Haiti: Displaced people, evicted, are abandoned
Early on May 23, Haitian police and agents of Mayor Wilson Jeudy of the Port-au-Prince suburb of Delmas ransacked and destroyed an encampment of displaced persons. They scattered in the rain, without their meager possessions, with no place to go. New Haitian President Michel Martelly has embarked upon a plan to remove homeless victims of the 2010 earthquake from private and public lands they have occupied. Writing in Haiti Liberte, Melinda Miles writes that if the eviction in Delmas is any indication, the process will unfold "without community consultation, without any known plan for relocation, and with violence." UN officials say half the people currently still homeless from the earthquake, 680,000 according to estimates, are at risk of forced evictions.
Kazakhstan: Neighboring countries seek role in Afghanistan's future
The Shanghai Cooperation Organization (SCO) meets in Astana on June 15 amidst signs member states China, Kyrgyzstan, Russia, Tajikistan and Uzbekistan are reaching out to Afghanistan. Reporting on a recent SCO foreign ministers meeting in Moscow, RIA Novosti predicts Afghanistan will gain SCO observer status in June. In a related development, Afghan Foreign Minister Zalmay Rasou, despite U.S. warnings, visited Beijing May 9-12 to discuss firming up Afghan-Chinese relations. In fact, suggests Global Research, the SCO threatens "the USA's exclusive right to secure military bases in Afghanistan and other parts of the area." On May 30, Afghan President Hamid Karzai indicated civilian casualties of the war would "put NATO at the risk of being viewed as an occupying force."
Italy: Berlusconi on the way out
Second round voting in local elections held May 29-30 left Prime Minister Silvio Berlusconi's center-right governing coalition in desperate shape, probably facing early national elections in 2012, Reuters reported. Left-center forces made big gains in Milan and other cities, winning by a landslide in Naples. Spokespersons for Berlusconi's coalition partner, the rightist Northern League, suggested the scandal-plagued media magnate turned politician was a liability now, despite racist pre-election rhetoric Berlusconi served up to please its supporters. With 25 percent of Italians living in poverty, the Berlusconi government is seen as remote from their concerns. Of those aged 29 or less, only 50 percent have employment in northern Italy, only one in three in the south.
Egypt: Stirrings of labor independence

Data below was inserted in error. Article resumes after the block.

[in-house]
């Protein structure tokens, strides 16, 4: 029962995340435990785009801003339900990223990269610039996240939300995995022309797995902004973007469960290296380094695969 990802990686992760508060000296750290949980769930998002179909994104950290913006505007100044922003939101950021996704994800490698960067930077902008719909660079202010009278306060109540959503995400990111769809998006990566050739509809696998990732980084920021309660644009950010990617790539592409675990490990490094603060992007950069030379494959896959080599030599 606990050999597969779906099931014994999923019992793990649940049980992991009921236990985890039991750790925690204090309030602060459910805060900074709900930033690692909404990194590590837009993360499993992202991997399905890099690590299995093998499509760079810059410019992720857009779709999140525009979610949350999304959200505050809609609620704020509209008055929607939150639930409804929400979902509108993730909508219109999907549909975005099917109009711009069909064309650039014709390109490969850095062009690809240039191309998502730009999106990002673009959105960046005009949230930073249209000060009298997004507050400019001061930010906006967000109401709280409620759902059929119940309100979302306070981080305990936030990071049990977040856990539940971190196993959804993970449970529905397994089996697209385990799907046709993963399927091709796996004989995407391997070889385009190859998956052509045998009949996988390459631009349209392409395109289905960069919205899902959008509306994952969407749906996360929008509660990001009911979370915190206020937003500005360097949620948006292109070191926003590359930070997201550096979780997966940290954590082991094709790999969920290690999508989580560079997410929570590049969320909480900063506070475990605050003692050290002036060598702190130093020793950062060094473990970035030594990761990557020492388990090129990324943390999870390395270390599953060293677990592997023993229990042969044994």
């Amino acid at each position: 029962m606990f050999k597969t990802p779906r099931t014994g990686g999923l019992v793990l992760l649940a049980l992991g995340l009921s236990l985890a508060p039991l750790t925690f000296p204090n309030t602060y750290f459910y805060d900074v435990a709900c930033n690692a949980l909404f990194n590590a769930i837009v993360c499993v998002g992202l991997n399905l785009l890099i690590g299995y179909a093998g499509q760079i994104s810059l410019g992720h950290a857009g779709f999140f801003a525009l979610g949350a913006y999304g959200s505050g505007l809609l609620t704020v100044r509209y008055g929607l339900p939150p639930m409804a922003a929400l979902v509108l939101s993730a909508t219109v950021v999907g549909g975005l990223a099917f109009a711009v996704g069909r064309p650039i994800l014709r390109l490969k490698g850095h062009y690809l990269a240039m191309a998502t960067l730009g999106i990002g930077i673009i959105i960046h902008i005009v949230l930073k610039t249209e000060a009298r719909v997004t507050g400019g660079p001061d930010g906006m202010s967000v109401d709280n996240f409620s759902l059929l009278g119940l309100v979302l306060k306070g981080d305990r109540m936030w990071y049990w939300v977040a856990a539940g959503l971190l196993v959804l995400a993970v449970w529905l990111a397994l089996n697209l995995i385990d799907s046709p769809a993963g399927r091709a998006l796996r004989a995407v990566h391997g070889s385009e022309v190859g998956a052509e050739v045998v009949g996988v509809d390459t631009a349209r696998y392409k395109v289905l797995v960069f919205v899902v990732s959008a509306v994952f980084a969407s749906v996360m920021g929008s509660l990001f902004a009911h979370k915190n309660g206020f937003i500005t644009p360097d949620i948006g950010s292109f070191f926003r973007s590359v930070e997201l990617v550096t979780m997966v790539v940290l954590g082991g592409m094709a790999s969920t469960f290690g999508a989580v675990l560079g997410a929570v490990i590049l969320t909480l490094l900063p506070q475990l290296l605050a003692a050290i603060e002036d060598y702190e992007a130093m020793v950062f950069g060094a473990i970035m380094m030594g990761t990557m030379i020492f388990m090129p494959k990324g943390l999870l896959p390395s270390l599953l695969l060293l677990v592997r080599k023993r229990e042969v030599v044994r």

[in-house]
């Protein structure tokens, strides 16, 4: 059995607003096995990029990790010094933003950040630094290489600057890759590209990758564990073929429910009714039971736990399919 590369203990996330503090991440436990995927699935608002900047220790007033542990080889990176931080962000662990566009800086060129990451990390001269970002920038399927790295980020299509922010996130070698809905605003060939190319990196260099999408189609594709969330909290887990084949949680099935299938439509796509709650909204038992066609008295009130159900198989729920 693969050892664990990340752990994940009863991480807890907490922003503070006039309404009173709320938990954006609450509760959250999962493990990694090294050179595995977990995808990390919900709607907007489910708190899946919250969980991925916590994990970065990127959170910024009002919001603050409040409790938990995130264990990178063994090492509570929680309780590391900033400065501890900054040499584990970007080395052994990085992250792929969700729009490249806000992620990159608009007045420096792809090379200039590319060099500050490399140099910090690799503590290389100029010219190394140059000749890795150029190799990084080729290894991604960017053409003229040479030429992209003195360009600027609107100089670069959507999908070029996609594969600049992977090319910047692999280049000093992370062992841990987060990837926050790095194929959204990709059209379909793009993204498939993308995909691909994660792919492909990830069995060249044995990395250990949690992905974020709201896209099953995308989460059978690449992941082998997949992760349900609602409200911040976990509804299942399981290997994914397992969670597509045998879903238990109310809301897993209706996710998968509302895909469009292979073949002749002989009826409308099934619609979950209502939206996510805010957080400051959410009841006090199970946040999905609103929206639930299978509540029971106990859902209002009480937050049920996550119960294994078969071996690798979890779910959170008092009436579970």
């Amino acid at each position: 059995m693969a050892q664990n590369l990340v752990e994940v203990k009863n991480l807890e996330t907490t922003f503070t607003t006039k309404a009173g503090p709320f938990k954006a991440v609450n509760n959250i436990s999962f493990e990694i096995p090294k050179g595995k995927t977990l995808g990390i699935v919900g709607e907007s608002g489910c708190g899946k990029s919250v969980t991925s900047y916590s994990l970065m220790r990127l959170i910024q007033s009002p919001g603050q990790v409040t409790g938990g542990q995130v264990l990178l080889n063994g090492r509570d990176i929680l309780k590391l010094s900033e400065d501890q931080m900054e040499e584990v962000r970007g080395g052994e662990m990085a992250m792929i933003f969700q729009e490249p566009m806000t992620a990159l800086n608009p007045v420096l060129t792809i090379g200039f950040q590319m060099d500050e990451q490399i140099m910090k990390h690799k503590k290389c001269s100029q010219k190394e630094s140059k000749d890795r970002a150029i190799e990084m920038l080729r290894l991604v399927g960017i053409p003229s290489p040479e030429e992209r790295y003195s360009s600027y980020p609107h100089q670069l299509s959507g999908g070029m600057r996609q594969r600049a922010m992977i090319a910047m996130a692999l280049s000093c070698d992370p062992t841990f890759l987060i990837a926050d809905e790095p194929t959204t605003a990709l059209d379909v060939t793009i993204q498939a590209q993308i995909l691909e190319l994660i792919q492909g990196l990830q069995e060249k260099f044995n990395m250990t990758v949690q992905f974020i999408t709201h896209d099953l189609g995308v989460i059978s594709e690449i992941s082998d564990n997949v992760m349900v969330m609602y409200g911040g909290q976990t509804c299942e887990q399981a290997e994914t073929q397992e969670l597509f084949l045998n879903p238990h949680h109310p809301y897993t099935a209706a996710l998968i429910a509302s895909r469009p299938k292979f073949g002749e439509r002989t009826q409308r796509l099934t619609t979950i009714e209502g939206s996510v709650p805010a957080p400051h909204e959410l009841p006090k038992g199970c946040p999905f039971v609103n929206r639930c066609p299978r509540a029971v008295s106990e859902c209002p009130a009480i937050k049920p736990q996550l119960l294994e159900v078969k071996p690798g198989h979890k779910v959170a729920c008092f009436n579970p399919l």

The Center for Trade Union and Workers' Services (CTUWS) on May 29 called upon the government to take steps to ensure trade union independence. In a statement, the CTUWS accused the state supported Egyptian Federation of Trade Unions (EFTU) of continuing repressive measures common in the Mubarak era and demanded that the official labor federation be dismantled on grounds of corruption. According to Ahram Online, the condemnation stemmed from questions as to whether 23 EFTU "top bureaucrats" attending an International Labor Organization conference in Geneva were being paid by the government or by business owners. Established in 1990 under Oxfam auspices to promote Egyptian labor independence, CTUWS had backed textile workers' strikes seen as weakening the Mubarak status quo.
Great Britain: Oxfam warns of food "cataclysm" in 30 years
Oxfam says one in seven humans are hungry, because "the food system is buckling." Its report "Growing for a Better Future," released May 3, lists as causes high food prices, agricultural production diverted to biofuels and meat production, climate change phenomena and high oil prices. Food prices are up in part due to food commodity speculation and massive acquisitions of land taken out of food production. As the report notes, three corporations control 90 percent of world grain sales and 40 percent of U.S. corn ends up in fuel tanks. Oxfam asks "political leaders [to] resist special interests" and "corporate leaders [to] break ranks with damaging industry lobbies." The EU is urged to support small farmers in developing countries.
Cuba: Proposed U.S. oil sector sanctions elicit response
Oil industry officials announced plans recently to increase oil extraction from Gulf of Mexico oil fields, some in conjunction with foreign partners. In response to U. S. legislation introduced by Florida Congresswoman Ileana Ros-Lehtinen, the weekly Trabajadores, newspaper of the CTC labor federation, accuses Ros-Lehtinen, Chairwoman of House Foreign Affairs Committee, of "applying blackmail." Her bill, H.R. 2047, would impose new sanctions against foreign corporations investing in Cuban oil production. "We cannot allow the Castro regime to become the oil tycoons of the Caribbean," she said, according to thehill.com. As Trabajadores points out, however, "Cuba has always said that it would welcome U.S. petroleum companies interested in exploring its waters." Cuba produces 46 percent of its own hydrocarbon needs.